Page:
Published on: July 01, 2009Students can enrich their sensibilities and stir up their creative and literary gifts through a unique art and literature learning community offered this fall at Lone Star College-Montgomery. Building on the same interdisciplinary class that took place last fall, award-winning professors Ron Heckelman and Denise Lorenz are partnering once again to offer students a distinct opportunity to discover how deeply literature and art are culturally connected.
Heckelman, professor of English, and Lorenz, professor of art, have combined English 2332 (World Literature) and Arts 1301 (Art Appreciation) into a learning community, a set of courses focused on a common theme that allows students to gain a deeper understanding of each discipline and how they are connected. Students earn the usual amount of credits for each course, which are offered back to back with the same students in each class.
“This learning community was very successful last fall,” said Lorenz. “It was an exciting class to teach.”
“Art history and literature classes have been combined before, but including hands-on art projects makes this particular learning community special,” said Heckelman. “Linking the studio projects with the traditional art history and literature represents what interdisciplinary education is all about.”
In this learning community, students work on personal art projects that relate to the historical and cultural background of the literature they read. More than 20 students participated last fall, and it proved to be an informative, inspirational, and rewarding experience.
Former LSC-Montgomery student Kayleigh Overman has studied literature before, but felt the class provided her a more well rounded look into the subject of art.
“As an English major, I tend to understand the written word better than art, but this class showed me a deep correlation between the two and put art into a new context,” said Overman. “It was fun and engaging, and I would definitely recommend it to other students.”
Hands-on activities, group discussions, writing and reading assignments, and a class field trip to the Houston Museum of Fine Arts provide students a chance to work together and realize the harmonious relationship between the two subjects. In the class, students learn to view poetry and other literature as works of art and in turn, see artwork as having a deep connection to history and culture.
“The class discussions were utterly fulfilling and engaging and often created a desire for more study outside of class,” said student Candace Carter, who registered for the courses not knowing what to expect. “The course intertwined art and literature beautifully¬–from the areas of concentration, right down to the instructors themselves.”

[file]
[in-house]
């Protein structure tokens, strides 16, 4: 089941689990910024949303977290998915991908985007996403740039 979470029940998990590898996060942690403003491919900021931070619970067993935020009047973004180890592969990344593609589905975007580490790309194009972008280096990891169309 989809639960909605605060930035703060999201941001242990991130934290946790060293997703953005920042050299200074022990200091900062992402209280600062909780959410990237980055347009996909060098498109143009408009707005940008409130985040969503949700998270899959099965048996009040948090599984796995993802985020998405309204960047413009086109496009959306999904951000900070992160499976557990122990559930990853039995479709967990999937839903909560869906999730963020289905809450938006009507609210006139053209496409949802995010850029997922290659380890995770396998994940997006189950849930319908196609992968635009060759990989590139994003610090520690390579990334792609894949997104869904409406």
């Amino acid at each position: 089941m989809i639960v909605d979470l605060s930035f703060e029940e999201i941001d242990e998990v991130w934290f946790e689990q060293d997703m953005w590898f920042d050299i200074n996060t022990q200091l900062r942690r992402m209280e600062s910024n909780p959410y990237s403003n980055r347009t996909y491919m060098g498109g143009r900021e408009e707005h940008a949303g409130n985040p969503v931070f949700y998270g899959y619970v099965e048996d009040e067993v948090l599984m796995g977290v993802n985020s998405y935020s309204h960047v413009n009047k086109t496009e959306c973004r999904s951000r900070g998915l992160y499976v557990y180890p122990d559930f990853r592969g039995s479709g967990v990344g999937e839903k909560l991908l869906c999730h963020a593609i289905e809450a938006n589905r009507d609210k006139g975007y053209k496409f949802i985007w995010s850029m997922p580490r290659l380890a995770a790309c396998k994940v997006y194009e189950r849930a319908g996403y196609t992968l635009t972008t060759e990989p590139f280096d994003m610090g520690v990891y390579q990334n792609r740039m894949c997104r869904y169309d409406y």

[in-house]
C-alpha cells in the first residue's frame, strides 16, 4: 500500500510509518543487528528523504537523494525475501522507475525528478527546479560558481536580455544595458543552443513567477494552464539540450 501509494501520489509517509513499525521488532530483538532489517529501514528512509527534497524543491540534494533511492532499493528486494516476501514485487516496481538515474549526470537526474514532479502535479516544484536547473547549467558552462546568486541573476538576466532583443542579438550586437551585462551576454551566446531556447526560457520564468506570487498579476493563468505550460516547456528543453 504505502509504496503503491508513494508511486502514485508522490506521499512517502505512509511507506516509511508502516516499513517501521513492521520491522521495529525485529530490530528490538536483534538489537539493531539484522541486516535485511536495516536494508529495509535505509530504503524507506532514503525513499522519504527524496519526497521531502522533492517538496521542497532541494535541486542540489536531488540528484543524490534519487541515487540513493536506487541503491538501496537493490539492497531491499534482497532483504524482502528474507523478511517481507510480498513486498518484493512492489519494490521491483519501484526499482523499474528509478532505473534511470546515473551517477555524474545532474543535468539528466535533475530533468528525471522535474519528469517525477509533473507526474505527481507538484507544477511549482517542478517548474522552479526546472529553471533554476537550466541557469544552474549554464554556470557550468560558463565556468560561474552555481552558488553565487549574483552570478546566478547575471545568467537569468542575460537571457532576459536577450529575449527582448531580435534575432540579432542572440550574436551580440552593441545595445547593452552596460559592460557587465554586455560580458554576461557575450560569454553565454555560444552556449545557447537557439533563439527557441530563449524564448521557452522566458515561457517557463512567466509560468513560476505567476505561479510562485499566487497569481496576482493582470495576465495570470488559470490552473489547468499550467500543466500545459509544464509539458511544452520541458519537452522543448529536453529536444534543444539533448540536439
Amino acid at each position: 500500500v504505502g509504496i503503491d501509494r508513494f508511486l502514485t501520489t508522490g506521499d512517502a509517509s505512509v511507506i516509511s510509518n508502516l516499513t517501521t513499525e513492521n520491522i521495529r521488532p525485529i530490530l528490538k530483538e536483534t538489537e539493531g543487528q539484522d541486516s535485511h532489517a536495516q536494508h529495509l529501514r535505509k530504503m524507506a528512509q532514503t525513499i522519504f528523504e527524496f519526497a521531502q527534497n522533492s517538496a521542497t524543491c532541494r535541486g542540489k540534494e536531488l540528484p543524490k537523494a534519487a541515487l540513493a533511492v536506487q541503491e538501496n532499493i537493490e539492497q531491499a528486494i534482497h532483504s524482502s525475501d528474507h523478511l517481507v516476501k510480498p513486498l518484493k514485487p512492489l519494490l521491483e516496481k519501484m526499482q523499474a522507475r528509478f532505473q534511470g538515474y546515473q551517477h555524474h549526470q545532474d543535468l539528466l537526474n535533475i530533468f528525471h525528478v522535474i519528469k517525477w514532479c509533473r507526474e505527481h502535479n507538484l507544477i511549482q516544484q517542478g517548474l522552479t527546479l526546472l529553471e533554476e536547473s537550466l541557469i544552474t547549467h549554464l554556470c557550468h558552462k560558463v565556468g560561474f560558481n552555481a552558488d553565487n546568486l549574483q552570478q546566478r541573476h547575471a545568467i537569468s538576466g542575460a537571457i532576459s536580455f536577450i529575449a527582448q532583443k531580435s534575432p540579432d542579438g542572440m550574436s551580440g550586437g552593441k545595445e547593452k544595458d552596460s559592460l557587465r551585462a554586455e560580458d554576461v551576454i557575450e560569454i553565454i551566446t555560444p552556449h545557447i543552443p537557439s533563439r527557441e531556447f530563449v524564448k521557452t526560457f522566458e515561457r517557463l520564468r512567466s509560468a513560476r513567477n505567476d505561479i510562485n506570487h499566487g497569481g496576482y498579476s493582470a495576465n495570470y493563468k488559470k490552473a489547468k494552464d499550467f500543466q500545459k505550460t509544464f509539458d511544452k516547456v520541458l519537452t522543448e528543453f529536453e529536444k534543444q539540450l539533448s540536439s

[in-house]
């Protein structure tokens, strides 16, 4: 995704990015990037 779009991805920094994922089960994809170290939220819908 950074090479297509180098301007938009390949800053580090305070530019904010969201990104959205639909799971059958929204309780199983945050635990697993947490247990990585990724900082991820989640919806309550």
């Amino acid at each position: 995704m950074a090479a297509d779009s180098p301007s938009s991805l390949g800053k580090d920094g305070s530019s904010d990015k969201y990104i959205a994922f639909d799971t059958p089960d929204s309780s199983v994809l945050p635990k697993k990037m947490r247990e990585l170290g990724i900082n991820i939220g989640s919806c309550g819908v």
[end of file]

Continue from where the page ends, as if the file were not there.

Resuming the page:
Although the course involves many hands-on art projects like painting or clay formation, having a background in art is not a prerequisite for the class.
“During the fall, students were reluctant at first with their art projects,” said Lorenz, “but once they understood they were not being graded as artists, they were freed and seemed to excel in all their works. We had some students with non-artist backgrounds create some beautiful works.”
Heckelman and Lorenz work to vary the class topics and daily structure. Last fall, during a discussion on Greek myth and drama, students etched patterns in scratchboard to mimic what they saw on ancient Greek vases. During another class, after studying the role of masks in African poetry, religion, and art, students created their own individual, cross-cultural masks.
“Creating the masks led into an unexpected, self-reflective discussion on identity and role-playing, not only in literature, but in our daily lives,” said Heckelman.
The course also includes special group projects in which students present something from the course they want to study more deeply. Heckelman and Lorenz recalled a particular group’s project on African art and culture, which stemmed from the mask-making project.
“At the end of their presentation, the group taught the class some rudimentary steps in African ceremonial dance. We didn’t know it, but one student was a dance instructor. It was great to see her apply the principles of the class, as she was shining in her forte,” said Lorenz.
Overman’s project, which revolved around the idea of the heroic in Homer’s Odyssey and Joyce’s Ulysses, won first-place during the campus-wide Honors Program presentations, as well as first-place at the LSC-Montgomery annual Communicating Across the Curriculum conference.
“It has been my favorite project completed so far,” said Overman.
“Students may do honors projects within the learning community, like Overman did, but the two classes are not listed as honors courses,” explained Heckelman. “All students are eligible to register for the courses and join the learning community.”
For the upcoming fall semester, the instructors have planned to further integrate the two courses into as seamless of a community as possible.
The art and literature learning community will meet on Tuesday and Thursdays from 11:30 a.m. to 2:20 p.m. Spaces are limited for these classes, so prospective students should register as soon as possible to guarantee a spot.
LSC-Montgomery is located at 3200 College Park Drive, one-half mile west of Interstate 45, between Conroe and The Woodlands. For more information about the college, call (936) 273-7000, or visit Montgomery.LoneStar.edu.
Lone Star College System consists of five colleges, including CyFair, Kingwood, Montgomery, North Harris, and Tomball, six centers and Lone Star College-University Center. With over 51,000 students, it is the largest college system in the Houston area and the third largest community college district in Texas. To learn more, visit www.LoneStar.edu.